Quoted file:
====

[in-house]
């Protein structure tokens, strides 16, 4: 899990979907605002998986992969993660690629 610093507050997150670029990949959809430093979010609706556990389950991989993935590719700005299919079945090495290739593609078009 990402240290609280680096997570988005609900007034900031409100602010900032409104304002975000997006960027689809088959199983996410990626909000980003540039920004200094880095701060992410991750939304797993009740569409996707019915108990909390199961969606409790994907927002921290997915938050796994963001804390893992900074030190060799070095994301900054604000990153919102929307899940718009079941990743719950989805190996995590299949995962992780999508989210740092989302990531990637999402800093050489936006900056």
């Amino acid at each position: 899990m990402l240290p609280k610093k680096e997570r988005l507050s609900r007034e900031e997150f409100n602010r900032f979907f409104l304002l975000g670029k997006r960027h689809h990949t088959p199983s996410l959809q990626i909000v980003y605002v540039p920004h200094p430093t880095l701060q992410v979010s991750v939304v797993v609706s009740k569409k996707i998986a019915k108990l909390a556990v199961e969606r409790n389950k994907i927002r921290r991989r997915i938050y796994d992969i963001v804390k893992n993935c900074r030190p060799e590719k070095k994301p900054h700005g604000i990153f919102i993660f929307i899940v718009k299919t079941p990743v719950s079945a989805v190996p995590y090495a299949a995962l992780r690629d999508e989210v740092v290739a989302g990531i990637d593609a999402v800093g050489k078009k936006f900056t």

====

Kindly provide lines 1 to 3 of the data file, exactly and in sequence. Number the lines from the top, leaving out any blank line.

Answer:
[in-house]
């Protein structure tokens, strides 16, 4: 899990979907605002998986992969993660690629 610093507050997150670029990949959809430093979010609706556990389950991989993935590719700005299919079945090495290739593609078009 990402240290609280680096997570988005609900007034900031409100602010900032409104304002975000997006960027689809088959199983996410990626909000980003540039920004200094880095701060992410991750939304797993009740569409996707019915108990909390199961969606409790994907927002921290997915938050796994963001804390893992900074030190060799070095994301900054604000990153919102929307899940718009079941990743719950989805190996995590299949995962992780999508989210740092989302990531990637999402800093050489936006900056």
């Amino acid at each position: 899990m990402l240290p609280k610093k680096e997570r988005l507050s609900r007034e900031e997150f409100n602010r900032f979907f409104l304002l975000g670029k997006r960027h689809h990949t088959p199983s996410l959809q990626i909000v980003y605002v540039p920004h200094p430093t880095l701060q992410v979010s991750v939304v797993v609706s009740k569409k996707i998986a019915k108990l909390a556990v199961e969606r409790n389950k994907i927002r921290r991989r997915i938050y796994d992969i963001v804390k893992n993935c900074r030190p060799e590719k070095k994301p900054h700005g604000i990153f919102i993660f929307i899940v718009k299919t079941p990743v719950s079945a989805v190996p995590y090495a299949a995962l992780r690629d999508e989210v740092v290739a989302g990531i990637d593609a999402v800093g050489k078009k936006f900056t």